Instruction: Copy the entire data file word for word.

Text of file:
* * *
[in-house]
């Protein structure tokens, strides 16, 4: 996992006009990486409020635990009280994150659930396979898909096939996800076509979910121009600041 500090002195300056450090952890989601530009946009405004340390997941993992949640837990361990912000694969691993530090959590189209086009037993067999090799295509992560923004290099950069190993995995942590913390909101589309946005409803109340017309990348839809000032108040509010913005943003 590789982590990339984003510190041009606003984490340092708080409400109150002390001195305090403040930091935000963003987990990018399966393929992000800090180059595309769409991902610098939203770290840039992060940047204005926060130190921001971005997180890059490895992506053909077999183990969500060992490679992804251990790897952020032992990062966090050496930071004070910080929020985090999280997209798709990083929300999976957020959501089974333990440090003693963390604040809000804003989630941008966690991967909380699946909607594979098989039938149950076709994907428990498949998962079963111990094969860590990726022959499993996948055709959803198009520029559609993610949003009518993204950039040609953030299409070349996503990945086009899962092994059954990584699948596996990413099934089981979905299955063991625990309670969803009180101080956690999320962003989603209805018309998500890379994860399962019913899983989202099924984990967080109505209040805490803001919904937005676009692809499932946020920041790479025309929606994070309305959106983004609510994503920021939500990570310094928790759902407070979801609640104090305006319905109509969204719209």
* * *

[in-house]
């Protein structure tokens, strides 16, 4: 996992006009990486409020635990009280994150659930396979898909096939996800076509979910121009600041 500090002195300056450090952890989601530009946009405004340390997941993992949640837990361990912000694969691993530090959590189209086009037993067999090799295509992560923004290099950069190993995995942590913390909101589309946005409803109340017309990348839809000032108040509010913005943003 590789982590990339984003510190041009606003984490340092708080409400109150002390001195305090403040930091935000963003987990990018399966393929992000800090180059595309769409991902610098939203770290840039992060940047204005926060130190921001971005997180890059490895992506053909077999183990969500060992490679992804251990790897952020032992990062966090050496930071004070910080929020985090999280997209798709990083929300999976957020959501089974333990440090003693963390604040809000804003989630941008966690991967909380699946909607594979098989039938149950076709994907428990498949998962079963111990094969860590990726022959499993996948055709959803198009520029559609993610949003009518993204950039040609953030299409070349996503990945086009899962092994059954990584699948596996990413099934089981979905299955063991625990309670969803009180101080956690999320962003989603209805018309998500890379994860399962019913899983989202099924984990967080109505209040805490803001919904937005676009692809499932946020920041790479025309929606994070309305959106983004609510994503920021939500990570310094928790759902407070979801609640104090305006319905109509969204719209």